New Strategies for Computer-Assisted Composition Software: A PerspectiveSkip other details (including permanent urls, DOI, citation information)
This work is licensed under a Creative Commons Attribution-NonCommercial-NoDerivatives 3.0 License. Please contact firstname.lastname@example.org to use this work in a way not covered by the license. :
For more information, read Michigan Publishing's access and usage policy.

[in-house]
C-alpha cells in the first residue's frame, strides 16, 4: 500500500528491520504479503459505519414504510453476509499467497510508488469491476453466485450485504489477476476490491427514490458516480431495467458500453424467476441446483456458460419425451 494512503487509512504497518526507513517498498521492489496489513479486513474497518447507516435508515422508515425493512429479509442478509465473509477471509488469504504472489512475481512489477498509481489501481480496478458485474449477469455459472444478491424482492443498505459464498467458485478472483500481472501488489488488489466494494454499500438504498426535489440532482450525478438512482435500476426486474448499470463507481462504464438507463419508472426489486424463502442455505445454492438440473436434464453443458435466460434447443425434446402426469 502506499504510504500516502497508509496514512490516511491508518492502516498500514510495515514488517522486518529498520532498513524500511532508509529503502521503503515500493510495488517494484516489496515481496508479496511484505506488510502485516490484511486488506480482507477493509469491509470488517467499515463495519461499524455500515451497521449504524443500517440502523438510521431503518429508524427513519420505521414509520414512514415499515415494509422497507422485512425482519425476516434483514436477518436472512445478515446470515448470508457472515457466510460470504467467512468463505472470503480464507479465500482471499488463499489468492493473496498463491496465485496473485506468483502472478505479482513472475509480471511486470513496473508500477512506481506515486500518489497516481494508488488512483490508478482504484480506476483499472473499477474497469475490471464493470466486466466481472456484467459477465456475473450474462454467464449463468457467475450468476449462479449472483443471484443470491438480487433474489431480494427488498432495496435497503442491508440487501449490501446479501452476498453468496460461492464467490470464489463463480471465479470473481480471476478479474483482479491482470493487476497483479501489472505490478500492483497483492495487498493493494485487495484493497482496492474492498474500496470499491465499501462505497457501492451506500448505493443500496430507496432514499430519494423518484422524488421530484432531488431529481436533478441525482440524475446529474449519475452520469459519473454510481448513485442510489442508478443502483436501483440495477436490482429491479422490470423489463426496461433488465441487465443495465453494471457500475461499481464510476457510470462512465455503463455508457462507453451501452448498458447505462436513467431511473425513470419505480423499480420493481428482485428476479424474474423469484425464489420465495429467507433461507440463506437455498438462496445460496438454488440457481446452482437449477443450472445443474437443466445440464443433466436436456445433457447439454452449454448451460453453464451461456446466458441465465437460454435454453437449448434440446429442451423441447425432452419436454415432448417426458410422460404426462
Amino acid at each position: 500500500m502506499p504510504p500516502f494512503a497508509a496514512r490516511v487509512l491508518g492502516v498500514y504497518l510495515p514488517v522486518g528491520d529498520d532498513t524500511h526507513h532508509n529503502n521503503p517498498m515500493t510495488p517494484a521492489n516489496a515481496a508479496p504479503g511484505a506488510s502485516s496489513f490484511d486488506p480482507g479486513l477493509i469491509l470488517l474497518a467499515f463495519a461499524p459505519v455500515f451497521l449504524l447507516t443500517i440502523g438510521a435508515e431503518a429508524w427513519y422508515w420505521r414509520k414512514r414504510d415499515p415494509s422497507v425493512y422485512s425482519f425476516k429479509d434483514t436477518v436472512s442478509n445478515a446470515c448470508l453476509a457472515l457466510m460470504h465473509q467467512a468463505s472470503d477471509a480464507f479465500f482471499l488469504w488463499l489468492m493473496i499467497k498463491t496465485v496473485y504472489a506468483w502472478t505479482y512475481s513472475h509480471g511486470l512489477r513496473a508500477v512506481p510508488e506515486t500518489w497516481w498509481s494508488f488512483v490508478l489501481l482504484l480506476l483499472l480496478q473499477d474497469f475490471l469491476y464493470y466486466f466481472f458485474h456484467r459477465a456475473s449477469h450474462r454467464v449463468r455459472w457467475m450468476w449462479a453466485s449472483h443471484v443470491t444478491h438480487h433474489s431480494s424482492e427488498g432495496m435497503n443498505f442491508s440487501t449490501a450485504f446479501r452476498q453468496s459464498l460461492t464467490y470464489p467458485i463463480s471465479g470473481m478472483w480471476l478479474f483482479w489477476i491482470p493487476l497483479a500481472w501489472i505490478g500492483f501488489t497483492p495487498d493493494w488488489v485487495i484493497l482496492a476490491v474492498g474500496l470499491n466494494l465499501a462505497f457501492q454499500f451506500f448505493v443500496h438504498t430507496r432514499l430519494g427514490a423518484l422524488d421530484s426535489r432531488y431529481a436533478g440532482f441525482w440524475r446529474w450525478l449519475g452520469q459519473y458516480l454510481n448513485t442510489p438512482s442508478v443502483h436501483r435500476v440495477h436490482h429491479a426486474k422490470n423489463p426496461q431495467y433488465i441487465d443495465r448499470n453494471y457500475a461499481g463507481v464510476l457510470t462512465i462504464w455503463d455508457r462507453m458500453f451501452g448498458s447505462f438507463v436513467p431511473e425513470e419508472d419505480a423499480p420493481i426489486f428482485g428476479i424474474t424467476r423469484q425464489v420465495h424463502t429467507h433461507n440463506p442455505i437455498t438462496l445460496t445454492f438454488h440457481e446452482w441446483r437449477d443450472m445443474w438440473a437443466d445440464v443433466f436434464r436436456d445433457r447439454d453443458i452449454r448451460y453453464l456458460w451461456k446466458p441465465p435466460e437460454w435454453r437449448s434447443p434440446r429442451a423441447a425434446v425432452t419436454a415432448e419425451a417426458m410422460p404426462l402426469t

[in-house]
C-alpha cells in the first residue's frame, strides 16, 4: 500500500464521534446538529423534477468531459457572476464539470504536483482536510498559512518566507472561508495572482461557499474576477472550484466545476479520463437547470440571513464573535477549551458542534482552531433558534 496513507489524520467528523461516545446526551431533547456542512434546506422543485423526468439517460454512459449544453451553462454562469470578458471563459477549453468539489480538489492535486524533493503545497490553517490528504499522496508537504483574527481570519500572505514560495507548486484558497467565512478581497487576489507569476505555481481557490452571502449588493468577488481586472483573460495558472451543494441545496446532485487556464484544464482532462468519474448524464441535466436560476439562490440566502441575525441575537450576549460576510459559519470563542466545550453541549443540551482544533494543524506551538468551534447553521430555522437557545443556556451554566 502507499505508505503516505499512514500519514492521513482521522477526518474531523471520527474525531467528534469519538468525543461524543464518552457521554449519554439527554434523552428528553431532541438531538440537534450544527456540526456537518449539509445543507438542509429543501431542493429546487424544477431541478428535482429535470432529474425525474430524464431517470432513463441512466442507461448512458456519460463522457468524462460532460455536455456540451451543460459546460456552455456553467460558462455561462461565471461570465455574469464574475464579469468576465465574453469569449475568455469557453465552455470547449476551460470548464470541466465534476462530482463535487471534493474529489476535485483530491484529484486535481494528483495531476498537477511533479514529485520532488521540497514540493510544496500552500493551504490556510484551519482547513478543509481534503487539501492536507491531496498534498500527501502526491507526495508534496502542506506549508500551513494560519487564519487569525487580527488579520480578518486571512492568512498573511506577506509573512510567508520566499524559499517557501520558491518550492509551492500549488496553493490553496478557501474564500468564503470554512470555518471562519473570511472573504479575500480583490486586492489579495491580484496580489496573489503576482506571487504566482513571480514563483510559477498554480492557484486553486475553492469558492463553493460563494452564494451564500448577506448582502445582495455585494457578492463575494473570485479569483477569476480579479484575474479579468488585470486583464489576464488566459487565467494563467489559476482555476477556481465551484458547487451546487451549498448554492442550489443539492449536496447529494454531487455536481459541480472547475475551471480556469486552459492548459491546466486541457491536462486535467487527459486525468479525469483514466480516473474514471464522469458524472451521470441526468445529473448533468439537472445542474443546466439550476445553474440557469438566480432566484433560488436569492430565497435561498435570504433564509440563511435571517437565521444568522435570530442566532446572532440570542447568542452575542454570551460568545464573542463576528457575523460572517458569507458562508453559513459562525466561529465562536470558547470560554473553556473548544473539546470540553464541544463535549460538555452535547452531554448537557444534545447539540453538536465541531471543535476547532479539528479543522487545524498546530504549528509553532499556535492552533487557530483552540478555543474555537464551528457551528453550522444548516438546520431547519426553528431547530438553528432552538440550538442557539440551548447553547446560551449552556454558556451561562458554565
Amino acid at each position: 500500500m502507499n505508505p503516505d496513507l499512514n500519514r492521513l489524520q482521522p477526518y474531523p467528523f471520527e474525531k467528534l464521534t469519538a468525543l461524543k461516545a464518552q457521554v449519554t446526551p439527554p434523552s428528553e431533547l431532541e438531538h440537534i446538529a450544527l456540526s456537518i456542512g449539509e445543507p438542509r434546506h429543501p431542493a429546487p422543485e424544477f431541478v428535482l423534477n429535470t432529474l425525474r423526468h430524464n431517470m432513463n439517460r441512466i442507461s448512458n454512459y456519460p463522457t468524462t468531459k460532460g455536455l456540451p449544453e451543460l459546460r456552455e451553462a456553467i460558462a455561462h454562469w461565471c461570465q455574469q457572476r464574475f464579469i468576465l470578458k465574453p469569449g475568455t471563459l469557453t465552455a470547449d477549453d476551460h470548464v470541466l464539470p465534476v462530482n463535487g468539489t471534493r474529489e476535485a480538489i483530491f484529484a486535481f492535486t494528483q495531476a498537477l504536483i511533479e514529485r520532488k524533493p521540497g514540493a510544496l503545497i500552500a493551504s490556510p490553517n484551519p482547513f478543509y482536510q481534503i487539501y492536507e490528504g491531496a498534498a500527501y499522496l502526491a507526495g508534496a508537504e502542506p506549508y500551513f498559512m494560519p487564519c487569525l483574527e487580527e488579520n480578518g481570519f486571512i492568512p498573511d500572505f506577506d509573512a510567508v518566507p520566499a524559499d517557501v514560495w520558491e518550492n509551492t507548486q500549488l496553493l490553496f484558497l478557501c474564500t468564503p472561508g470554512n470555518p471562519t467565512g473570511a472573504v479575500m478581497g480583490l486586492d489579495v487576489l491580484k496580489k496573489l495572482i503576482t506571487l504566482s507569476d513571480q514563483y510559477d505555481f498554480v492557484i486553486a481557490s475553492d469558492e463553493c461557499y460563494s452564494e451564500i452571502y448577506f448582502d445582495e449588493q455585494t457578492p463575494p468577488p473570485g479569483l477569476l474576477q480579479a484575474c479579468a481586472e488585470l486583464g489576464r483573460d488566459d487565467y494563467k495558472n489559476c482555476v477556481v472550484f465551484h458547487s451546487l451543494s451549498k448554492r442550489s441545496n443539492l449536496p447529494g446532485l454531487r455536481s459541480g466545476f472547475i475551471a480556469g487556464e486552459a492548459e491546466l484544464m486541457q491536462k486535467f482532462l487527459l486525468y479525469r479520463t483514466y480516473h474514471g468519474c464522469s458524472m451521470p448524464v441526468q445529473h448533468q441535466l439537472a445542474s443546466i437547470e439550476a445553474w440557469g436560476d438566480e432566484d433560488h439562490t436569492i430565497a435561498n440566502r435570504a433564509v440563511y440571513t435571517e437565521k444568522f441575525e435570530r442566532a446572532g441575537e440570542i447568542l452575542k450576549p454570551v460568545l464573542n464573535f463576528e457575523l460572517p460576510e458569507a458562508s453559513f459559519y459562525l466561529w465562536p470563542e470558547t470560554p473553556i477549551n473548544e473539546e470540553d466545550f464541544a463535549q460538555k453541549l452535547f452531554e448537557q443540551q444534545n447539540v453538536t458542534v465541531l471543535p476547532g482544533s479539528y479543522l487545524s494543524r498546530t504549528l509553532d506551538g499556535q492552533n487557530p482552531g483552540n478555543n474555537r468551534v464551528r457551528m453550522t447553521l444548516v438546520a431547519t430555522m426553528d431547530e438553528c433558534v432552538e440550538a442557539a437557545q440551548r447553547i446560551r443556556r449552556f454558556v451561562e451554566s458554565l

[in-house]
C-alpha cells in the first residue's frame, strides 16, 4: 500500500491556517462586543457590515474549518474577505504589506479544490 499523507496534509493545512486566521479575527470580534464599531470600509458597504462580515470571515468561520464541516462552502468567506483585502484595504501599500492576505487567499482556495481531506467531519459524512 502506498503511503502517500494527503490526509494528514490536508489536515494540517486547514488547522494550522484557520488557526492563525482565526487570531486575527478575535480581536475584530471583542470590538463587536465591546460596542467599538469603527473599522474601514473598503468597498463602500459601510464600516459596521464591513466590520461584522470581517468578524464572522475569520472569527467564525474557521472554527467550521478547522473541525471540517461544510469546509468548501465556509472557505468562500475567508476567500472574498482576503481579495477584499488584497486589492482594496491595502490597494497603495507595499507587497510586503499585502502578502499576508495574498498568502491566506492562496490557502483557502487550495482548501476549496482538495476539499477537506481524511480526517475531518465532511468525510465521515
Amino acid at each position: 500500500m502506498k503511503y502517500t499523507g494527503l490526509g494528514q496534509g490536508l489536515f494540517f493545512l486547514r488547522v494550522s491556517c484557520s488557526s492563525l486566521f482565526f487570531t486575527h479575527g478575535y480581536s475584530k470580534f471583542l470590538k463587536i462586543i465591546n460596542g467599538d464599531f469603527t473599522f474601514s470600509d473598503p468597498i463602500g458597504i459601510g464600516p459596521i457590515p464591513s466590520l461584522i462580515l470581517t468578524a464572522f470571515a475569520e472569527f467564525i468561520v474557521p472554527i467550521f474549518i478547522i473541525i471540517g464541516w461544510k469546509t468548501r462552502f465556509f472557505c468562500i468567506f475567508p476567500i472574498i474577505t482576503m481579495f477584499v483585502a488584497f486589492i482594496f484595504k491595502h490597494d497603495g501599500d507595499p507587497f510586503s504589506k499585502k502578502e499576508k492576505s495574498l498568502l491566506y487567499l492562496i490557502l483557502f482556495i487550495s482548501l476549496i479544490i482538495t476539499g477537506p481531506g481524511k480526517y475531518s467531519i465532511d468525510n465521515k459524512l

Page 00000001 New Strategies for Computer-Assisted Composition Software: A Perspective Kevin Dahan1'2, Guy J. Brown1 and Barry Eaglestone2 Department of Computer Science' and Department of Information Studies2, University of Sheffield, Regent Court, Sheffield S 4DP, U.K. email: kevin.dahan @wanadoo.fr Abstract The most prominent problem of designing a computer-assisted composition system lies in the fact that composers do not have a common way of expressing themselves. Hence there is a tension between the composers themselves and the software they use, which usually relies on a specific grammar and may implicitly assume a specific way of composing. Moreover, the many formats for music representation that can be used in a composition environment produce another difficulty for the designer, who must deal with a large number of heterogeneous and unpredictable formats. We believe that computer-assisted composition systems can overcome these difficulties by placing more emphasis on rich representations of electroacoustic music. An object architecture for achieving this is described. 1 Introduction Computer music composition systems aim to offer composers a convenient way of expressing themselves, allowing them to manipulate heterogeneous data types (such as MIDI, audio, common music notation, etc.) and arrange them in a structured way. However, provision of fertile environments for creative users is a more elusive problem, and has been largely unresearched. In this paper we report on progress in research, within which we have taken a holistic view of composition systems. We are addressing both above aspects of composition systems, through seeking a better understanding of the ways in which composers interact with computers when they are being creative. The research is grounded in a preliminary qualitative analysis of composers at work (Eaglestone et al. 2001) (Nuhn et al. 2002) in which we have gained a new insight into composers' needs. The main contribution of this paper is a novel composition system architecture, which directly addresses the results of our previous study of composers at work. The paper is organized as follows. Section 2 provides a prelude to our discussion of composition software design issues, by briefly summarising the notions that have emerged from this study. In Section 3, we then discuss the implications of those notions with respect to composition systems software. In Section 4, we propose an architecture that directly addresses the conclusions and describe aspects of our prototype, and finally Section 5 details the current prototype's implementation. 2 Why do Composers have problems with current systems? In this section we establish the motivation and research base for our prototype, by summarising findings of our study of composers at work (more extensively covered in (Nuhn et al., 2002) in which we have explored inherent tensions that appear to exist between composition systems and the requirements of composers. Our empirical study involved observing in depth a small number of electroacoustic music composers at work, and followed the naturalistic paradigm, described by Lincoln and Guba (1985). Rich data was collected through experiments in which composers were commissioned to work on pieces over protracted periods, using familiar software and hardware. Data was then analysed using qualitative research methods (Eaglestone et al., 2001), and a grounded theory approach (Ellis, 1993) in particular. Eleven main notions emerged from this study: (i) Composers are a heterogeneous user group, with different perspectives on the problem domain and fundamental differences relating to the dichotomy between creating music for the music's sake and creating music as a showcase for new tools and techniques. (ii) Diversity of composition software tools has a positive impact on creativity. (iii) Differences between the users' perceptions and the semantics of information representations within the composition systems have a positive impact on creativity. Systems that challenge a composer's preconceptions and present the unexpected are particularly valued. (iv) Graphical user interfaces (GUIs) are often too rigid to express those associations between artifacts which are important to a user. (v) Spatio / visual processing could serve as an aid to creativity. Within music, this extended to